In the past 15 years, India has experienced tremendous economic growth and transformation; however, this growth has been highly unequal. Despite becoming a middle-income country and significantly decreasing the percentage of its population who live in extreme poverty, India is still home to 1/3 of the global population of people living in extreme poverty (defined as living on less than $1.90 a day). In many areas, the vulnerability of people living in extreme poverty has increased over the past 10 years due to climate change and financial and social exclusion.

In India, Trickle Up works with vulnerable populations, including women and members of Scheduled Castes and Tribes. A quarter of the population of India belongs to a Scheduled Caste or Scheduled Tribe, which are official designations given to groups of historically disadvantaged indigenous people in India. Members of the many indigenous peoples of India self-identify as Adivasi, which is commonly translated as “original inhabitants” and encompasses over 200 distinct peoples speaking more than 100 languages.

The Adivasi are disproportionately represented among the poorest and overwhelmingly live in rural areas. They are concentrated primarily in the states and villages of eastern India where Trickle Up works. They face chronic hunger and starvation on a regular basis and children in these communities face higher rates of malnutrition.

Women in India also are more likely to be among the poorest. They’re largely excluded from economic opportunities to bring themselves and their families out of extreme poverty, like financial services, earning an income, and land ownership. Women in India also are at a high risk for gender-based violence and often lack access to government services, health services, and social protection programs.

Where we work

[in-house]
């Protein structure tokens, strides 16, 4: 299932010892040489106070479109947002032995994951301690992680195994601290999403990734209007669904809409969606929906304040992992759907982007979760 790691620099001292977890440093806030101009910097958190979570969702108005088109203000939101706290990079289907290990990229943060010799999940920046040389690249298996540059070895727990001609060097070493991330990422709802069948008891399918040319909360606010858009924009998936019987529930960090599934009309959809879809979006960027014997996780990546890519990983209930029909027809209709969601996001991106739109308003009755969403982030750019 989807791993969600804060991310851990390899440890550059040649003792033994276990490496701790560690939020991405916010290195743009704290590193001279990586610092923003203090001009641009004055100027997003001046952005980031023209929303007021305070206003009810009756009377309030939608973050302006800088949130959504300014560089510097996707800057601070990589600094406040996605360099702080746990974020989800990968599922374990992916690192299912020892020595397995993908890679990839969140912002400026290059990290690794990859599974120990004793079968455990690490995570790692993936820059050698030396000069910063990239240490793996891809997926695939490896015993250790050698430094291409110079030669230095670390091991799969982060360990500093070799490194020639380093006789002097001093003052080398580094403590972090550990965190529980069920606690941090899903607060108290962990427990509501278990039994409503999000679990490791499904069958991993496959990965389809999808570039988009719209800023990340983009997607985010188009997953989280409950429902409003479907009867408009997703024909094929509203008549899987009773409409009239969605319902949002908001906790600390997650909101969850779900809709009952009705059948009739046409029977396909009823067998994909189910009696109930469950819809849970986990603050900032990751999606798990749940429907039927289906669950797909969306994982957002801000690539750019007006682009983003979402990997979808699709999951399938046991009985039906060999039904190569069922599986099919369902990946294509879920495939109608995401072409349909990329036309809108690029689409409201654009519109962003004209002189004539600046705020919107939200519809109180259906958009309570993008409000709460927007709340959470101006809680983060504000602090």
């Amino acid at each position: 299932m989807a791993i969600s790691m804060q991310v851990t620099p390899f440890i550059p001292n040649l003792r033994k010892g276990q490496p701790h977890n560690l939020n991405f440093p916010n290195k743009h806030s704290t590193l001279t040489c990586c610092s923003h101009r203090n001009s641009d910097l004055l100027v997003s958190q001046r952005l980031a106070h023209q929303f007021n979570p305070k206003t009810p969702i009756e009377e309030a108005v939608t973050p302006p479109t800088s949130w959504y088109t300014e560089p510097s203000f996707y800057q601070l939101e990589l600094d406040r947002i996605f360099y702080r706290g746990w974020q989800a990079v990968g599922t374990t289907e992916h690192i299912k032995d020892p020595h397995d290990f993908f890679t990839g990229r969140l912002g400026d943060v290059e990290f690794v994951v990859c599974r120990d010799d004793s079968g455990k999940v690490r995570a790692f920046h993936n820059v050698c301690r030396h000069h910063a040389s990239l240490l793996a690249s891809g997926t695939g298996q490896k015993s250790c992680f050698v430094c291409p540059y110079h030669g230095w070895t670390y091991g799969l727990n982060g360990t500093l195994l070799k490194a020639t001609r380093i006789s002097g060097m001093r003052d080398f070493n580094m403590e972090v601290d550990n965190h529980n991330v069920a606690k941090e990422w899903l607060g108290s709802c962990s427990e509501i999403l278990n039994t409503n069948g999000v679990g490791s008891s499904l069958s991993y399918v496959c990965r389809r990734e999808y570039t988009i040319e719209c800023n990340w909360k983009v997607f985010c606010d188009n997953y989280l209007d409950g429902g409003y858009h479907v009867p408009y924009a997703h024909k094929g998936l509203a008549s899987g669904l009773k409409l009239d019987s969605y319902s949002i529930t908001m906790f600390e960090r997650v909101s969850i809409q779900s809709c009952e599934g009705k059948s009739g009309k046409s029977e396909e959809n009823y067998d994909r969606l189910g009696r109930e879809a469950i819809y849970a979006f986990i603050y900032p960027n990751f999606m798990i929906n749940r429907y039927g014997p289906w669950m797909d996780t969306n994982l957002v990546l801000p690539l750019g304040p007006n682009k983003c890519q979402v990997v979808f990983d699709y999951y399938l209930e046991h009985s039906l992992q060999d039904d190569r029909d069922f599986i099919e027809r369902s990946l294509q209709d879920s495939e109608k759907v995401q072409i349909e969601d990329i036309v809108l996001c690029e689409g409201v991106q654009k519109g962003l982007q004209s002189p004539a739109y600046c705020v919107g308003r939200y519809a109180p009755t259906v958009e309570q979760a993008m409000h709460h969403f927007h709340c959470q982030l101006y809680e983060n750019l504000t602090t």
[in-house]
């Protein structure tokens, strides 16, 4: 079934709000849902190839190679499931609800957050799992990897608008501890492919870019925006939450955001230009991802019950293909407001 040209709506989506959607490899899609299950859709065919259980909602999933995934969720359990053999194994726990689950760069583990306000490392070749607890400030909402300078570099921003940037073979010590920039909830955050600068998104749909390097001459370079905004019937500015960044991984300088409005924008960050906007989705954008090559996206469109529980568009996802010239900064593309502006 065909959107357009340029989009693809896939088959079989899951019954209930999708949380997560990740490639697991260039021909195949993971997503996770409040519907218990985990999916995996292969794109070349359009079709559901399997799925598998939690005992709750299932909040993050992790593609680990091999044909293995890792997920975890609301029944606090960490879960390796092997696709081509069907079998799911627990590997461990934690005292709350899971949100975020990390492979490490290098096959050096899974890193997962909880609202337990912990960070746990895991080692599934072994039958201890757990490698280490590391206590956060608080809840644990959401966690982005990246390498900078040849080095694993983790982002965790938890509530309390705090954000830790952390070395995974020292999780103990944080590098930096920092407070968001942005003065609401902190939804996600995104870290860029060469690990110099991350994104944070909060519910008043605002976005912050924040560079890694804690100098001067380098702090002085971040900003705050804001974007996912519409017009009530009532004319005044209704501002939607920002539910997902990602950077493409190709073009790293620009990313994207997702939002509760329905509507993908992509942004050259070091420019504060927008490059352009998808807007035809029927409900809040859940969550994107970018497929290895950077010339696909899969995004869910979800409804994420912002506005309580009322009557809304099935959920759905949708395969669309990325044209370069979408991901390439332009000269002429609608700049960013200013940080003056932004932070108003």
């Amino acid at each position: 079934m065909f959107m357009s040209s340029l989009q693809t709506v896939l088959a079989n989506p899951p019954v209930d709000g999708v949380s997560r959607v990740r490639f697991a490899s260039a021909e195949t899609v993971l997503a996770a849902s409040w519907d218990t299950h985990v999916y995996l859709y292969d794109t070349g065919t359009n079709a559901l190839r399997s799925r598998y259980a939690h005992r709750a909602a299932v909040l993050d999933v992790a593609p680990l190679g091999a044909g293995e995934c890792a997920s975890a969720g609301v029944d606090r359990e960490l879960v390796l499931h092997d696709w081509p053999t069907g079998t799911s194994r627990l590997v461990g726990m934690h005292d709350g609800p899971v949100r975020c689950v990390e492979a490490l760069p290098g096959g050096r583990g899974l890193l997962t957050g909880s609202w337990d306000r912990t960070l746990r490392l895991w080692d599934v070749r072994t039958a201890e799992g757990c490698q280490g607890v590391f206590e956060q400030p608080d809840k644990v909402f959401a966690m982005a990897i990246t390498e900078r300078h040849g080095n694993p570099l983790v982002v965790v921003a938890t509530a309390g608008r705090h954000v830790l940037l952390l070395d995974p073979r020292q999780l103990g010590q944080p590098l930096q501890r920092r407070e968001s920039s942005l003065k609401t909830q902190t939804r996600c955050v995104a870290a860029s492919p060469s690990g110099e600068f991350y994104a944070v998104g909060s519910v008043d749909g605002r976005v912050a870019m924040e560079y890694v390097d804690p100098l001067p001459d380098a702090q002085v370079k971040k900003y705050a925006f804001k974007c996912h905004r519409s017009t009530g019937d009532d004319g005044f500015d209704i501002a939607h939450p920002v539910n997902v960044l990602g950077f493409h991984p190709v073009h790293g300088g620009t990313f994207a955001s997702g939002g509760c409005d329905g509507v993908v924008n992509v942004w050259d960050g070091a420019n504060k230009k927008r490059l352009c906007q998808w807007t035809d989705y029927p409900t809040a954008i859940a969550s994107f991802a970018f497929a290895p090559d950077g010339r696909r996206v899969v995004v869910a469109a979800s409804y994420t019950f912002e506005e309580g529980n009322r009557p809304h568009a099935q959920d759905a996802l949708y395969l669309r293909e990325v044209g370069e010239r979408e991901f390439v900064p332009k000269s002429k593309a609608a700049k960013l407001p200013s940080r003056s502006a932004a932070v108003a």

States: Jharkhand, Odisha, and West Bengal

India Statistics:

  • 259.5 million people live in extreme poverty in India
  • The percentage of people living in extreme poverty in India decreased by 10.1% in just two years (2009-2011)
  • In 2005, 44.7% of the population of rural Scheduled Tribes lived in poverty and 37.1% of rural Scheduled Castes, compared to just 28.1% of the total rural population of India
  • A 2005 survey of Scheduled Tribes in two Indian states found that 99% of households faced chronic hunger and 25% faced semi-starvation within the last week
  • Nearly 53% of children in Scheduled Tribes were reported to be stunted and 29% were severely stunted
  • Only 27% of women participate in the labor force in India
  • 1/3 of women between the ages of 15 and 49 report experiencing physical violence in their lifetimes
  • 8.5% of women in India report experiencing sexual violence within their lifetimes

Trickle Up’s Impact


the increase in participants’ annual incomes after three years of the program in India.


of participants save on a regular basis in India, compared to only 10% before Trickle Up.


of participant households in India reported sometimes or often not having enough to eat over the past year. Before the program, 45% of participant households didn’t have enough to eat.


of participant households in India engaged in some form of community advocacy, up from only 1% before participation.

Trickle Up’s History in the Region

Trickle Up has worked in India since 1982. We established our current regional field office in Kolkata, West Bengal, in 2006. Working with the World Bank’s Consultative Group to Assist the Poor (CGAP) and the Ford Foundation, we piloted our first Graduation project in India in 2007. To date, Trickle Up has served over 60,000 participants, benefiting more than 300,000 people in India.

Over the last ten years, Trickle Up has built strong partnerships and formed a network of community-based NGOs in some of the poorest districts of Odisha, West Bengal, and Jharkhand. Together with our partners, Trickle Up India has developed an expertise in reaching those at the last mile of poverty and become a leader in the design and implementation of Graduation programs that economically, financially, and socially empower excluded and marginalized groups.